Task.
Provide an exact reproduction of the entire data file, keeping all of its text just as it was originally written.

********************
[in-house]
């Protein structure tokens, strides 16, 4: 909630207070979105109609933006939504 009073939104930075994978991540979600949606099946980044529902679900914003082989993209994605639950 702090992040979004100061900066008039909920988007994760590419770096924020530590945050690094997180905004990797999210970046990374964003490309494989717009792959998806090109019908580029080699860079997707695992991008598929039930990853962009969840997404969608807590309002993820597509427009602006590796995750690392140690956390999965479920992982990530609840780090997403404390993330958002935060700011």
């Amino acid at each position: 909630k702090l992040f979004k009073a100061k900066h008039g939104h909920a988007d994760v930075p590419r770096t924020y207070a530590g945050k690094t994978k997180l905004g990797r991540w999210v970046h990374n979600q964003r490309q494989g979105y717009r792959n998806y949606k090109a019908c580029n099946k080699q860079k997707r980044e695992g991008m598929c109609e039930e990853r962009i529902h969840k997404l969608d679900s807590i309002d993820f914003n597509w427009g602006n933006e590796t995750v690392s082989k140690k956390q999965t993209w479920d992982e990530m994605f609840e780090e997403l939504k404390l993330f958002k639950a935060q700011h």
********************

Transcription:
[in-house]
């Protein structure tokens, strides 16, 4: 909630207070979105109609933006939504 009073939104930075994978991540979600949606099946980044529902679900914003082989993209994605639950 702090992040979004100061900066008039909920988007994760590419770096924020530590945050690094997180905004990797999210970046990374964003490309494989717009792959998806090109019908580029080699860079997707695992991008598929039930990853962009969840997404969608807590309002993820597509427009602006590796995750690392140690956390999965479920992982990530609840780090997403404390993330958002935060700011």
């Amino acid at each position: 909630k702090l992040f979004k009073a100061k900066h008039g939104h909920a988007d994760v930075p590419r770096t924020y207070a530590g945050k690094t994978k997180l905004g990797r991540w999210v970046h990374n979600q964003r490309q494989g979105y717009r792959n998806y949606k090109a019908c580029n099946k080699q860079k997707r980044e695992g991008m598929c109609e039930e990853r962009i529902h969840k997404l969608d679900s807590i309002d993820f914003n597509w427009g602006n933006e590796t995750v690392s082989k140690k956390q999965t993209w479920d992982e990530m994605f609840e780090e997403l939504k404390l993330f958002k639950a935060q700011h």